This is Part 4 in a series about smart beta ETFs. See below for links to other posts in the series. In this installment, we look at the size factor: the idea that smaller companies should deliver higher returns than large-cap companies.

 

The idea that small-cap stocks have higher expected returns has a relatively long pedigree. The pioneering paper was authored in 1981 by Rolf Banz of the University of Chicago, who looked at US stocks from 1936 to 1975 and found that smaller firms, on average, enjoyed higher returns than larger companies. It found that smaller firms had higher returns, on average, than larger firms. That finding was confirmed in a ground-breaking 1992 paper by Kenneth French and Eugene Fama, the same one I discussed in my previous post on the value factor.

Over long periods, size has mattered a lot: depending how you define them, small caps in the US have outperformed large caps by about 2% to 4% per year since 1927 (the year the reliable data begin). And while most of the research on the small-cap premium has focused on US stocks,

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Understanding the Value Factor

This is Part 3 in a series about smart beta ETFs. See below for links to other posts in the series. In this installment, we look at the value factor: the idea that stocks whose prices are low relative to their fundamentals should deliver superior returns.

 

The roots of value investing go back to 1934, the year Columbia finance professors Benjamin Graham and David Dodd published Security Analysis, a biblical volume that is still studied today. Graham and Dodd outlined a strategy for identifying stocks trading for less than their intrinsic value, though they did not frame their work in the context of market-beating returns. That notion came much later, when academics began testing ideas about market efficiency.

In the 1970s and 1980s, a growing body of evidence began to show stocks classified as “cheap” delivered higher returns, regardless of their beta—that is, even if they were not more volatile than the overall market. Sanjoy Basu published a 1977 paper arguing that the performance of stocks was consistently related to their price-to-earnings (P/E) ratios. Another important paper in 1985 found a similar relationship between stocks with low price-to-book (P/B) values and argued this was “pervasive evidence of market inefficiency.”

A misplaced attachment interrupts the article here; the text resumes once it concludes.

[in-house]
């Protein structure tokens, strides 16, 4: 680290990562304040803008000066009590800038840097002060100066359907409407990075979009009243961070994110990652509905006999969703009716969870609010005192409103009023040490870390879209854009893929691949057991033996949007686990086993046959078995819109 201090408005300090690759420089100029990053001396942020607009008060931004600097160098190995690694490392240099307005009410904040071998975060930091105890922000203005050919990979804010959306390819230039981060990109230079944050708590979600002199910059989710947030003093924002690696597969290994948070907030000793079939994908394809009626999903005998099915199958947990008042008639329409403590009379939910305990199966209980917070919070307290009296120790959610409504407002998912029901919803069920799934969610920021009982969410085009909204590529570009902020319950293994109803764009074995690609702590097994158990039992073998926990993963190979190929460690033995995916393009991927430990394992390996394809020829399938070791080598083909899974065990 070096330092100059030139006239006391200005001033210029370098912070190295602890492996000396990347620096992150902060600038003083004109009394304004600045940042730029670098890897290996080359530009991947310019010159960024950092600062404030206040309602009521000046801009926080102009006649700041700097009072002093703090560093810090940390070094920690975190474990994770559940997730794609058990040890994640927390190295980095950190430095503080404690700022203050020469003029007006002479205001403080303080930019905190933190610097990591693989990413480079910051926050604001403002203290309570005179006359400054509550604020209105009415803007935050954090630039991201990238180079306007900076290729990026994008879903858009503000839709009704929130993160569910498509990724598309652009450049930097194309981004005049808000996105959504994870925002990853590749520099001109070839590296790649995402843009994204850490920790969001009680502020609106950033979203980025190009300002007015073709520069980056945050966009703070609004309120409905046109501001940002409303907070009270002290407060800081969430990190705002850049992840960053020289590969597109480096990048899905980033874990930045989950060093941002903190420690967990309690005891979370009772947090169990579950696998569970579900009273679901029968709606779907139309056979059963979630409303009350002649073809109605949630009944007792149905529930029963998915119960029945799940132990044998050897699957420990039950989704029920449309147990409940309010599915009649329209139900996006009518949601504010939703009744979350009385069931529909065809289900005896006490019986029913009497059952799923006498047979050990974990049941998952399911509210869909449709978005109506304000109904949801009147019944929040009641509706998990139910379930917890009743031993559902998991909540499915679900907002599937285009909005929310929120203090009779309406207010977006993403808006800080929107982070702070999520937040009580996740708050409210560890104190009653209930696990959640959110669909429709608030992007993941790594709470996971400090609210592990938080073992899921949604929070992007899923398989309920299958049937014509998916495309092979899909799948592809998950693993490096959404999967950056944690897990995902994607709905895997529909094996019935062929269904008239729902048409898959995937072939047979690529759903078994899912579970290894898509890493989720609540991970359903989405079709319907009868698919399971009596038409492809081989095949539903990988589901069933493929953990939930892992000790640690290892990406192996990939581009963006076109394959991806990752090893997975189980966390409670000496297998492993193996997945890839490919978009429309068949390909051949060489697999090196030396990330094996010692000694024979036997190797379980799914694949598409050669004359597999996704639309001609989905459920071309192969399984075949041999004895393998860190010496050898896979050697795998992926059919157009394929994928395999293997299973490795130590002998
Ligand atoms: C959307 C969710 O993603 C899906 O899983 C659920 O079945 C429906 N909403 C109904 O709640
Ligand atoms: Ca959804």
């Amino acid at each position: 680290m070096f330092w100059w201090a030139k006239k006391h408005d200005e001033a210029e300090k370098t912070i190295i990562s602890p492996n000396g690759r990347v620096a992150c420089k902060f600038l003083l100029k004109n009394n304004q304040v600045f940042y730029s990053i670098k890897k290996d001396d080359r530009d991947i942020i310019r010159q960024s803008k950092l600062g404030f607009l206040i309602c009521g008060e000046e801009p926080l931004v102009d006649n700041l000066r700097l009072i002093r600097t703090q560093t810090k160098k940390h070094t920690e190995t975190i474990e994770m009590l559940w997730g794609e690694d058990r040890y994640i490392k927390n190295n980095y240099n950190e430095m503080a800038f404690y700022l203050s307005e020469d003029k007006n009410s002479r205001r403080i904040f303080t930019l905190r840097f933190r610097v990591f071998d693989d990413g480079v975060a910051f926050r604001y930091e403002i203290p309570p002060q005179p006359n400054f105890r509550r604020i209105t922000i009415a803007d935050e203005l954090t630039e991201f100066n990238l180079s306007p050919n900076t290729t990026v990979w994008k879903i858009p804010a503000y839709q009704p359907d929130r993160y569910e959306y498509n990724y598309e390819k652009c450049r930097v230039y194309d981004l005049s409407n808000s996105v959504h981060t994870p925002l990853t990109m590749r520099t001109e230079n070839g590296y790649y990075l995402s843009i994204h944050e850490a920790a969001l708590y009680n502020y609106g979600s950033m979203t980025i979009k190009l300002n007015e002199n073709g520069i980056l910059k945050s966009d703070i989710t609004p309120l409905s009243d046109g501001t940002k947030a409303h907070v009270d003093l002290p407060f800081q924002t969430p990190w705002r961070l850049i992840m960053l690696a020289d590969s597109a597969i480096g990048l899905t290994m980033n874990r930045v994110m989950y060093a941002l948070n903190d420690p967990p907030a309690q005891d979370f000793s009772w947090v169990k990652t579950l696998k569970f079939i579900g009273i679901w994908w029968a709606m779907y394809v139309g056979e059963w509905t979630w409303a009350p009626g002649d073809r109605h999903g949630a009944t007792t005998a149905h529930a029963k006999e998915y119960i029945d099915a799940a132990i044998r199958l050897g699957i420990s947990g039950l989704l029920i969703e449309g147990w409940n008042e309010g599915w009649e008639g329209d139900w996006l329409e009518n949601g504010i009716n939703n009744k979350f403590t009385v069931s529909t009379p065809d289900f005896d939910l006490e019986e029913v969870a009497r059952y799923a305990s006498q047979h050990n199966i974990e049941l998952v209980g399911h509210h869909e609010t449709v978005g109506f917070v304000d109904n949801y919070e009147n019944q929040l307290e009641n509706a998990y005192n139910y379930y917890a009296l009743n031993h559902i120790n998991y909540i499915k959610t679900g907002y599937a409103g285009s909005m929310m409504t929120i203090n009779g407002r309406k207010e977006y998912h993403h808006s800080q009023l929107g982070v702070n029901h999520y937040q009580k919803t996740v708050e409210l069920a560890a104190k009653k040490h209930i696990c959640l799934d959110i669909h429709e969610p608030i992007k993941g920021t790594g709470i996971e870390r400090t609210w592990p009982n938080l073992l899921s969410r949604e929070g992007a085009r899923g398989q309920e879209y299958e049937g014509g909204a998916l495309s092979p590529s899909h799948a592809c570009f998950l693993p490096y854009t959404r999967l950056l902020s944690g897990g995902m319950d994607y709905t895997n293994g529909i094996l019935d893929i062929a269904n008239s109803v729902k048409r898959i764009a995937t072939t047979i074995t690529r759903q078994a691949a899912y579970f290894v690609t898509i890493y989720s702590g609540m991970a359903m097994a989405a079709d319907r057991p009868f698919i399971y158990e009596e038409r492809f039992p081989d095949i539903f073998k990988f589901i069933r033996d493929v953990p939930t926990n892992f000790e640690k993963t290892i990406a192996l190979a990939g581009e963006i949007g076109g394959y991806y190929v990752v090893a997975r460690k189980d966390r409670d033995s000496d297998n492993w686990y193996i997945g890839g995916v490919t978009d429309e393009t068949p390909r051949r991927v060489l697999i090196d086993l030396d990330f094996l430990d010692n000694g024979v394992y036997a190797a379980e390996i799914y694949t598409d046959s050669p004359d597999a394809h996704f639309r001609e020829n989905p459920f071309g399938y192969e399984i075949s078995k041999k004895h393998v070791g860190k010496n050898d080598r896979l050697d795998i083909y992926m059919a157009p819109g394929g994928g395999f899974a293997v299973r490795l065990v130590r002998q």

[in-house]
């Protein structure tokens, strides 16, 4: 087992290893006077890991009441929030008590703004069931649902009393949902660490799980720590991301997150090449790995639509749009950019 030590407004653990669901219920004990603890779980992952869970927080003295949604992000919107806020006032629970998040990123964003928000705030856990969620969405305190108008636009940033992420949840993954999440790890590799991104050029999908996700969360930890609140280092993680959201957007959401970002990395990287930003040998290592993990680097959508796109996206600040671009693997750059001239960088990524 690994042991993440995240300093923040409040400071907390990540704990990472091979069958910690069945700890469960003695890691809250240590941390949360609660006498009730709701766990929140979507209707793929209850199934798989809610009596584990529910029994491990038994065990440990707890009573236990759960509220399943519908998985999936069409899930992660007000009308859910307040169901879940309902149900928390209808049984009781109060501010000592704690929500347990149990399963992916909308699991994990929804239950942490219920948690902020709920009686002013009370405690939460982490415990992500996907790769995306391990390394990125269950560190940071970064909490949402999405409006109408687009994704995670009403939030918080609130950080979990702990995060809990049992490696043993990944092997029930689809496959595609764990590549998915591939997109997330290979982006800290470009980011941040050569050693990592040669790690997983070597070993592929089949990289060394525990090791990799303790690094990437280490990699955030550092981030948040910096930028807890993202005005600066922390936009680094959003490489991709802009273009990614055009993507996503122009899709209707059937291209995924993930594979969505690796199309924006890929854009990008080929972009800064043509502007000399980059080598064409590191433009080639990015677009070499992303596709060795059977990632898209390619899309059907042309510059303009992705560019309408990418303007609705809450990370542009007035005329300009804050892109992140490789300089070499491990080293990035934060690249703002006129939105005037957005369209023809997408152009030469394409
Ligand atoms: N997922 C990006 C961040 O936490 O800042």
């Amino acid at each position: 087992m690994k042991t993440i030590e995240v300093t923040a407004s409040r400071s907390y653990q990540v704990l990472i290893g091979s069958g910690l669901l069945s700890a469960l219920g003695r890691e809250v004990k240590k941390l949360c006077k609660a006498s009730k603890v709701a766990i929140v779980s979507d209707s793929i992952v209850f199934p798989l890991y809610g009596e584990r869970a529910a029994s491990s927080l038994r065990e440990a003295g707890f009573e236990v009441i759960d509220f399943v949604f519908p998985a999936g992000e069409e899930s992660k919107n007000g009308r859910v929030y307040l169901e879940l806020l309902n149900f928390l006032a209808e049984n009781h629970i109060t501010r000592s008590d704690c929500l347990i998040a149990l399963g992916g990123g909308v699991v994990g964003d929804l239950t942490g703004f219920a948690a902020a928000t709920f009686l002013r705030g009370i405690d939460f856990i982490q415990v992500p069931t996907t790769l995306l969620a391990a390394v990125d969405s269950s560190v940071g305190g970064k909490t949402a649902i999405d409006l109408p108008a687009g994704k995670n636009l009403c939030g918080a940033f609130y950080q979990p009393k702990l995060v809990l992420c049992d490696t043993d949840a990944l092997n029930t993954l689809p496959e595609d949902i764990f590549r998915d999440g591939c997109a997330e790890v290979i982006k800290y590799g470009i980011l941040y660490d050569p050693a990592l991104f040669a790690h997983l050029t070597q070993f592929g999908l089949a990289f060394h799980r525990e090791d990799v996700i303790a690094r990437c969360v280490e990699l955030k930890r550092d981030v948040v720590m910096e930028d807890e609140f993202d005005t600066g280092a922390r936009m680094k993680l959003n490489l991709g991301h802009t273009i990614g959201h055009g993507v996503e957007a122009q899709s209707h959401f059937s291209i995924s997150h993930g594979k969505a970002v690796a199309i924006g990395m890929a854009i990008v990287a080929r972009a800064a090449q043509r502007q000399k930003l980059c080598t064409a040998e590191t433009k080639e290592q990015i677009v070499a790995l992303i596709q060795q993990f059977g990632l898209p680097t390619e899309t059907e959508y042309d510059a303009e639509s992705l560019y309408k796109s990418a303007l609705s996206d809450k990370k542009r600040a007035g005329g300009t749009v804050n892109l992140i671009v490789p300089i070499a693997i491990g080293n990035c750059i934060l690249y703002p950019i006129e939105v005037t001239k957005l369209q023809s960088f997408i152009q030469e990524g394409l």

Many subsequent studies supported the idea that it is possible to identify undervalued stocks by comparing market prices to the company’s fundamentals.

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A Brief History of Smart Beta

This post is Part 2 in a series about smart beta ETFs. See below for links to other posts in the series.

 

Smart beta is a relatively new term, but its roots stretch back several decades. Let’s look at the history of how the idea developed.

We’ll start with a simple question that has long been asked by students of the financial markets: what explains the difference in returns among stocks?

Back in the 1960s, economists and finance professors developed the capital asset pricing model (CAPM), which suggested that returns were directly related to risk. The formula began with a risk-free rate of return—for example, Treasury bills—plus an additional return for the stock market as a whole, called the equity risk premium. Then the model considered how sensitive a given stock is to the volatility of the overall market using a measure called beta. If a stock had a low beta—making it relatively less risky than the market—it should have a lower expected return. Stocks with higher beta should theoretically reward investors with a greater return.

CAPM is an elegant formula,